Prosecutor suspended in Australian rape furore

An Australian prosecutor who described nine males who gang-raped a 10-year-old Aboriginal girl as "naughty" was suspended from duty as outrage grew Wednesday over the fact they were not jailed.

Prosecutor suspended in Australian rape furore
Court transcripts showed prosecutor Steve Carter described the 2006 rape as "childish experimentation" and consensual "in a general sense."

District Court judge Sarah Bradley did not record convictions against six teenage attackers and gave suspended sentences to three others.

The girl had "probably agreed" to have sex with the nine, she said.

The case has triggered a storm of protest, with child advocate groups and politicians, including newly-elected Prime Minister Kevin Rudd, joining in a chorus of condemnation, saying the law was failing to protect children.

The Queensland state government is appealing the sentences, and has ordered a review of some 75 sexual assault cases on the remote northeastern Cape York peninsular over the past two years.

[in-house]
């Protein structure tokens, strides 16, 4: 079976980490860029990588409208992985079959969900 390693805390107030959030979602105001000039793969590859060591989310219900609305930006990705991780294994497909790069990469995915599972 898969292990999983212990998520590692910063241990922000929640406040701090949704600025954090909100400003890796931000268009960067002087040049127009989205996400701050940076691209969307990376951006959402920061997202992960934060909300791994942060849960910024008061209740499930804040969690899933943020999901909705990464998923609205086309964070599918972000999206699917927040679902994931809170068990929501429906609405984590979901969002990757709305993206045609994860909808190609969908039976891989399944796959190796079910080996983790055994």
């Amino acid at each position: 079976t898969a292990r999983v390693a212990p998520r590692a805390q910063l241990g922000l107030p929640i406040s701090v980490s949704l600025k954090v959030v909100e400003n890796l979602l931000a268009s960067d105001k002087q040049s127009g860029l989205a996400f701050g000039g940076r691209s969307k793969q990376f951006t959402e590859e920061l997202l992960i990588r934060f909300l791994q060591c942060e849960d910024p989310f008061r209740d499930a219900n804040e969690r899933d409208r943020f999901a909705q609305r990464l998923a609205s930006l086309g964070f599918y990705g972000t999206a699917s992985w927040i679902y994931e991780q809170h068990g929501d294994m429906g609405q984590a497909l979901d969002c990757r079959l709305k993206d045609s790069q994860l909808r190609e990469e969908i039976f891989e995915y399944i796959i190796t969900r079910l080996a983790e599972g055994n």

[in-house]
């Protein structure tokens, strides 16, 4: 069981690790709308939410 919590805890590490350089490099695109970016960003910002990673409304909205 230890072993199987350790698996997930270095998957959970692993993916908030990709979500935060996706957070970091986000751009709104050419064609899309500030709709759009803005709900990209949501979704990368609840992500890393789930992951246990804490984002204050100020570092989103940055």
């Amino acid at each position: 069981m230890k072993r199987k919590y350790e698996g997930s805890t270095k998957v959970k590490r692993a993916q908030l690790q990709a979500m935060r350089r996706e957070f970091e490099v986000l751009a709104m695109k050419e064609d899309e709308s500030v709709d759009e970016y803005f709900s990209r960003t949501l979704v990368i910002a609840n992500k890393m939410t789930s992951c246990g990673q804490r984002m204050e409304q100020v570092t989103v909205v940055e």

Carter, the senior legal officer responsible for Cape York, has been stood aside by the state's director of public prosecutions pending an inquiry, state attorney-general Kerry Shine said late Tuesday.

Queensland state premier Anna Bligh said she was appalled at the sentence, and vowed "very radical action" if it was part of a systemic failure.

The girl, who cannot be named, had been gang-raped at the age of seven in the Aurukun community before being put into foster care with a non-indigenous family in Cairns.

An April 2006 she was returned to Aurukun.

Carter told the court the sex had been pre-arranged and the males had not forced themselves on the girl, according to the transcript.

"They're very naughty for doing what they're doing but it's really, in this case, it was a form of childish experimentation, rather than one child being prevailed upon by another," he said.

Carter said such incidents were not out of character in remote communities.

"Children, females, have got to be — deserve — the same protection under the law in an Aboriginal or an indigenous community as they do in any other community," he added. "But sometimes things happen in a small community when children get together."


Güncelleme Tarihi: 12 Aralık 2007, 13:06